Samsung begins rolling out Android 4.4.2 update for Galaxy Note 10.1 (2014 Edition)

If you own a Galaxy Note 10.1 (2014 Edition) W-Fi ( see our review ), you’ll be pleased to learn that Samsung has finally begun rolling out the Android 4.4.2 KitKat update . Note that we’re currently at the beginning of the process with only select markets receiving the upgrade for the time being, but it’s well on the way.

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Samsung begins rolling out Android 4.4.2 update for Galaxy Note 10.1 (2014 Edition)

Nokia X Review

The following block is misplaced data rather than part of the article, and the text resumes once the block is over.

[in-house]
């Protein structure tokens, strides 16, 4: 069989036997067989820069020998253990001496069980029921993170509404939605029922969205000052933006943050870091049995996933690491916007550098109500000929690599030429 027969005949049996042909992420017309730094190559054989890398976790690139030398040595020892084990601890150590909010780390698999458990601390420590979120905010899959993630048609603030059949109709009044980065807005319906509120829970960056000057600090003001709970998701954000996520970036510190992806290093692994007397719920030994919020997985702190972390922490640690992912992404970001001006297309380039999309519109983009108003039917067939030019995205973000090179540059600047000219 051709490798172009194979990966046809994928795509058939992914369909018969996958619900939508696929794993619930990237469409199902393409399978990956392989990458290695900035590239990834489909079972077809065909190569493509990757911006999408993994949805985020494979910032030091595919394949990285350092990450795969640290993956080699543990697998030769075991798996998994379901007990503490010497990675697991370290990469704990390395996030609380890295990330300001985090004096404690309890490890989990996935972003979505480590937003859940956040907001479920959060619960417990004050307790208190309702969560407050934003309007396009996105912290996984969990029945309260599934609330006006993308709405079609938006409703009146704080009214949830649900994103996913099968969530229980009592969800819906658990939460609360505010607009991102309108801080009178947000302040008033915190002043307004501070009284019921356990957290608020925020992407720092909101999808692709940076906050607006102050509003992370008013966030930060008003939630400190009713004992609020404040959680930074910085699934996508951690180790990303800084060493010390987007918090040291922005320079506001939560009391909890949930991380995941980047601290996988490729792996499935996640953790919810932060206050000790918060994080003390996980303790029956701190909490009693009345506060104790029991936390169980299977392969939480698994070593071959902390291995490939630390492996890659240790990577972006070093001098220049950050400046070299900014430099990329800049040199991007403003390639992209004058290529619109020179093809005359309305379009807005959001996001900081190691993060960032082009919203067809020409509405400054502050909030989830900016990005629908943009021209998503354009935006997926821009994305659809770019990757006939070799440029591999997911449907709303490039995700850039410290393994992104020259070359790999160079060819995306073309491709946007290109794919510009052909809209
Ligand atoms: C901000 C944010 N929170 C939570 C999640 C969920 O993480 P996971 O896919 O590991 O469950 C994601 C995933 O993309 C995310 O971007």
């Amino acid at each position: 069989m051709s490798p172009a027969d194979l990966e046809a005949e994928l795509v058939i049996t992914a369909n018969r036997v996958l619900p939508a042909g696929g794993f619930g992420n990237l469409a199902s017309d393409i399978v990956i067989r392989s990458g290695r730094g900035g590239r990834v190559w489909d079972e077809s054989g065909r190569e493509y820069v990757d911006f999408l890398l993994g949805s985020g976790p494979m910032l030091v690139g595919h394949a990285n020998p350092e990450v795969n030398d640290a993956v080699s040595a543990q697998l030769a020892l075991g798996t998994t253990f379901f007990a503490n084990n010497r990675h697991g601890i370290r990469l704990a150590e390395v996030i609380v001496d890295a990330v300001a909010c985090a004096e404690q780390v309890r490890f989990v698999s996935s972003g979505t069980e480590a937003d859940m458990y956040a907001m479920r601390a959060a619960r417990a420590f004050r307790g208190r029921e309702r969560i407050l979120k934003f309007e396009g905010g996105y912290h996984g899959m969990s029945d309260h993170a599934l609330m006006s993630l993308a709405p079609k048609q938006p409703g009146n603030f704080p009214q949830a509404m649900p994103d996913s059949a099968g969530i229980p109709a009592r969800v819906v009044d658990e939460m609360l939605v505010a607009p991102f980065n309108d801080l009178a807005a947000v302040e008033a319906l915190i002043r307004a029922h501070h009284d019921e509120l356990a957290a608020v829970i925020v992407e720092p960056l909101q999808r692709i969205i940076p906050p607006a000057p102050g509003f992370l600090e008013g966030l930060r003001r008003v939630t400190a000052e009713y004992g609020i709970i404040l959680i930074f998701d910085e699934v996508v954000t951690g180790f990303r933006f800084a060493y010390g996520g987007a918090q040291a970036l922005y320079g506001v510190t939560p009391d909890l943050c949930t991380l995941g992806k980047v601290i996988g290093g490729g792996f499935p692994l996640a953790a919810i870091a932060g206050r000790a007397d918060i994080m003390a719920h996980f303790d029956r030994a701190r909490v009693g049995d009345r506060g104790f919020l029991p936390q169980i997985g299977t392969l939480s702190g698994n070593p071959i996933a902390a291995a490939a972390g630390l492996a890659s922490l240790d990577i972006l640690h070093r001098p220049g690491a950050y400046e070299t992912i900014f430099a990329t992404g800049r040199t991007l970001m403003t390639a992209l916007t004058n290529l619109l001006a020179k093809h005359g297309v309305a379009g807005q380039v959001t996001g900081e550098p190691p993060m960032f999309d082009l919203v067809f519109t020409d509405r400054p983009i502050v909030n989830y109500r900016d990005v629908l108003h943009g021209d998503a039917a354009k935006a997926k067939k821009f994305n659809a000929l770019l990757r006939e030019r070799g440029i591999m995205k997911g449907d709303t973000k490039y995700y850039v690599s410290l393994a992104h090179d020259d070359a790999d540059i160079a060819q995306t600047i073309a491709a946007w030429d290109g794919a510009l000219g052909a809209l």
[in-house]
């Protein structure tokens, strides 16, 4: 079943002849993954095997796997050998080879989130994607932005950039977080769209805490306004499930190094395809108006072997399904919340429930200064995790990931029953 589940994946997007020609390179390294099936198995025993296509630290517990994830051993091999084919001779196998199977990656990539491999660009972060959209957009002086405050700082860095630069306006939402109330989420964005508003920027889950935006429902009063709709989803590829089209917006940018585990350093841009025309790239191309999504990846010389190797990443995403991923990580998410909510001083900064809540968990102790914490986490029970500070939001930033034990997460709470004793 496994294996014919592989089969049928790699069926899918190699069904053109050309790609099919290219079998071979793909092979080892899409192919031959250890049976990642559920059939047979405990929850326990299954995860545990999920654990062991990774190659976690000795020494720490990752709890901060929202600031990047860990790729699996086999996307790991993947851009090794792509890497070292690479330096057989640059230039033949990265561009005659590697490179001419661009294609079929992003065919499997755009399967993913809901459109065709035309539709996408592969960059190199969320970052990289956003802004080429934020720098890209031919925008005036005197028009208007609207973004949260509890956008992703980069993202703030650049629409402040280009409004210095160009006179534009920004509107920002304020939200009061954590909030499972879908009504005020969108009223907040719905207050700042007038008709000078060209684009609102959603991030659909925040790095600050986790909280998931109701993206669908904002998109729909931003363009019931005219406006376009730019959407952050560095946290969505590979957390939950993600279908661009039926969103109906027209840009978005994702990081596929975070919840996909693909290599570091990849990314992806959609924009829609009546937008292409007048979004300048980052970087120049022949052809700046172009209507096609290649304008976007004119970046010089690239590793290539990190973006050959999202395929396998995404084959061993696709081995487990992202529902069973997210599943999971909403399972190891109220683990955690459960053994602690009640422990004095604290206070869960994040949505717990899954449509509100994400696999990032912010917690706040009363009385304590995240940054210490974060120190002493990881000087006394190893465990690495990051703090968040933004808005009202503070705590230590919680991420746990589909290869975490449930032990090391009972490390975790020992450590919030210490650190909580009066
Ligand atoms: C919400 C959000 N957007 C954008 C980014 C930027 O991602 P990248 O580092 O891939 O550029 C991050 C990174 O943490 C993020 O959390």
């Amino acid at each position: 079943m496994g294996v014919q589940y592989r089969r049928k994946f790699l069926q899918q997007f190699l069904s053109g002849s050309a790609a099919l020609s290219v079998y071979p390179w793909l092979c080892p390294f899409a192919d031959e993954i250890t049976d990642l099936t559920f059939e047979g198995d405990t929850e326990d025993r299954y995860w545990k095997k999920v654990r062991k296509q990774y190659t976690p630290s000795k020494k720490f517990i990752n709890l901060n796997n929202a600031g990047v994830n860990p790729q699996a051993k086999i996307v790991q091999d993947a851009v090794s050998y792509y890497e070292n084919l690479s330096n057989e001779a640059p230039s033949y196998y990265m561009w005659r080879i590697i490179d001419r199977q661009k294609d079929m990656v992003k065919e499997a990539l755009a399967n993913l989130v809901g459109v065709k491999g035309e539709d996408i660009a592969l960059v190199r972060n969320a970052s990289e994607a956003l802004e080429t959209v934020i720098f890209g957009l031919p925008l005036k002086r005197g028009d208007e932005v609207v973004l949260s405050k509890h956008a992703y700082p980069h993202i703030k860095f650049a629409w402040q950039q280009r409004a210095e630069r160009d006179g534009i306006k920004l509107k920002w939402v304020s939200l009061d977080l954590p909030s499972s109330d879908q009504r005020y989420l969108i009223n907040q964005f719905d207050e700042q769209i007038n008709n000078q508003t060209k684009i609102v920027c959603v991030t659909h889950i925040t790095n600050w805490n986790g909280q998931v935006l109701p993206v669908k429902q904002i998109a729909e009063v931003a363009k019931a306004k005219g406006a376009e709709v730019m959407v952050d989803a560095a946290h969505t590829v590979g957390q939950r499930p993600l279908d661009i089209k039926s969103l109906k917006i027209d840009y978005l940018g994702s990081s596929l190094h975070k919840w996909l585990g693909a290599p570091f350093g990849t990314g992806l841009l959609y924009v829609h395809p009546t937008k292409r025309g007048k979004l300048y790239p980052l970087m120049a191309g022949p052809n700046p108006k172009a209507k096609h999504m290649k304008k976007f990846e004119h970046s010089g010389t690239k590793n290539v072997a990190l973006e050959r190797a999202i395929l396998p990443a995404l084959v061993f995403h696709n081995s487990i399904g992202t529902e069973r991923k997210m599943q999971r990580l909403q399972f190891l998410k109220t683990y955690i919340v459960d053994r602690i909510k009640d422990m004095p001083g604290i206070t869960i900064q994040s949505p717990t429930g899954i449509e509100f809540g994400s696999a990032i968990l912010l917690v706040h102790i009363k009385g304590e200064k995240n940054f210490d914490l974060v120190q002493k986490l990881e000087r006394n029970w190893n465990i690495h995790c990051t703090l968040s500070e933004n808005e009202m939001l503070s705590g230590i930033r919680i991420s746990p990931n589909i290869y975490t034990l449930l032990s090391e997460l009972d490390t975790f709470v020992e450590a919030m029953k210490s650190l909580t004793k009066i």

Introduction One of the forefathers of the modern phone industry, Nokia is revered by many to this day for the level of build quality of its devices, and yet that didn’t help the company when it was caught off guard by the stratospheric surge in demand for smartphones. Many thought that the Finnish company made all the wrong decisions, especially when it decided to go for an infant of an operating system in Windows Phone. The thought of what Nokia could have been like if it instead at least had hedged its bets, and adopted Android as well, is still stuck at the back of the heads of many industry watchers, not to mention fans. We won’t be having a miraculous remake of history today – it’s too late for that – but we all finally have the opportunity to see what Nokia hardware powered by Android feels like. With its X-line, Nokia surprised many by finally seeing fit to experiment with Android, though hardheaded as the company is, this is still a fork of the platform. The 4-inch, dual SIM entry-level Nokia X that we’ll be looking at today, then, comes with all the signature Nokia services like its app store and HERE Maps, but none from Google. There’s no Play Store, no Google Maps, and many, many more. And while there’s a degree of inter-compatibility (ergo, normal Android apps will usually run just fine on the Nokia X’s software), it’s still a halfhearted stab at the world’s most popular mobile OS. Is that necessarily a bad thing? We were very intent on finding out and share our impressions with you, so keep on reading. In the box: A power plug with a permanently-attached microUSB cable Headphones Design The Nokia X borrows inspiration heavily from the Lumia 525 and Asha 503 – the X is a typical rectangular slab with sharper-than-average corners and excellent build quality Whether it’s because it is a near-flawless look-alike to the latest Asha 503 , or because the Asha, in turn, draws inspiration from Nokia’s Lumia 520 / 525 , we felt like we knew the Nokia X from the get-go. The X inherited the singular capacitive ‘back’ button from the the Asha line, and the rectangular frame with its moderately sharp edges. The removable rear shell is made of solid matte plastic, same as the buttons on the right side of the X. Both the volume rocker and the power key provide profound feedback, and there’s a nice amount of travel to them. Handling the Nokia X is easy – the small device is perfect for one-handed use – but we couldn’t shake off the feeling that we’re using a toy phone. And it’s not just the jubilant palette of color options – it’s also the profoundly plastic, but very solid exterior that made us feel like we’re operating a reinforced, child-proof piece of hardware. On the bright side, while there’s no arguing this looks and feels like an entry-level device, the overall build quality is impressive. Display Reflective, dim, and completely off when it comes to proper color reproduction When looking at the 4-inch 480×800 pixel resolution IPS display on the Nokia X, the results speak for themselves, and align very well with our initial impressions. For starters, this isn’t the sharpest panel out there, though at 233ppi, we didn’t find much reason for complaint. But it’s in color reproduction that the panel totally disappoints – it’s got a very cold color temperature of 9320K, resulting in a noticeably bluish fringe throughout. This problem is especially noticeable when the display has to render differing shades of gray. But that’s not all – specific colors, like magenta and cyan, are seriously messed up. Greens and reds are also problematic. Worse yet, the display isn’t very bright, managing 359 nits at its very best. This, combined with the highly reflective glass on top of the display, amounts to a frustrating outdoors viewing experience. It’s also relatively bright even at the lowest setting, meaning that usage in complete darkness may tire out your eyes quickly. Display measurements and quality View all View all The CIE 1931 xy color gamut chart represents the set (area) of colors that a display can reproduce, with the sRGB colorspace (the highlighted triangle) serving as reference. The chart also provides a visual representation of a display’s color accuracy. The small squares across the boundaries of the triangle are the reference points for the various colors, while the small dots are the actual measurements. Ideally, each dot should be positioned on top of its respective square. The ‘x: CIE31′ and ‘y: CIE31′ values in the table below the chart indicate the position of each measurement on the chart. ‘Y’ shows the luminance (in nits) of each measured color, while ‘Target Y’ is the desired luminance level for that color. Finally, ‘ΔE 2000′ is the Delta E value of the measured color. Delta E values of below 2 are ideal. This measurements are made using SpectraCal’s CalMAN calibration software. The Color accuracy chart gives an idea of how close a display’s measured colors are to their referential values. The first line holds the measured (actual) colors, while the second line holds the reference (target) colors. The closer the actual colors are to the target ones, the better. This measurements are made using SpectraCal’s CalMAN calibration software. The Grayscale accuracy chart shows whether a display has a correct white balance (balance between red, green and blue) across different levels of grey (from dark to bright). The closer the Actual colors are to the Target ones, the better. This measurements are made using SpectraCal’s CalMAN calibration software. View all